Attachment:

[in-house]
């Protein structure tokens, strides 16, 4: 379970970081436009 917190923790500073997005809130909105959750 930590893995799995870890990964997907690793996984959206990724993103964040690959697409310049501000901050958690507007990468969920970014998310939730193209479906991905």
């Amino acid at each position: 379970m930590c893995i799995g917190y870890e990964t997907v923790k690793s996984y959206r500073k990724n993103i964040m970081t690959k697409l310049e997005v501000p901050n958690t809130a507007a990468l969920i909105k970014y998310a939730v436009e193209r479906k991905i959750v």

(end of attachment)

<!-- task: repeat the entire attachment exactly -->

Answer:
[in-house]
């Protein structure tokens, strides 16, 4: 379970970081436009 917190923790500073997005809130909105959750 930590893995799995870890990964997907690793996984959206990724993103964040690959697409310049501000901050958690507007990468969920970014998310939730193209479906991905």
């Amino acid at each position: 379970m930590c893995i799995g917190y870890e990964t997907v923790k690793s996984y959206r500073k990724n993103i964040m970081t690959k697409l310049e997005v501000p901050n958690t809130a507007a990468l969920i909105k970014y998310a939730v436009e193209r479906k991905i959750v």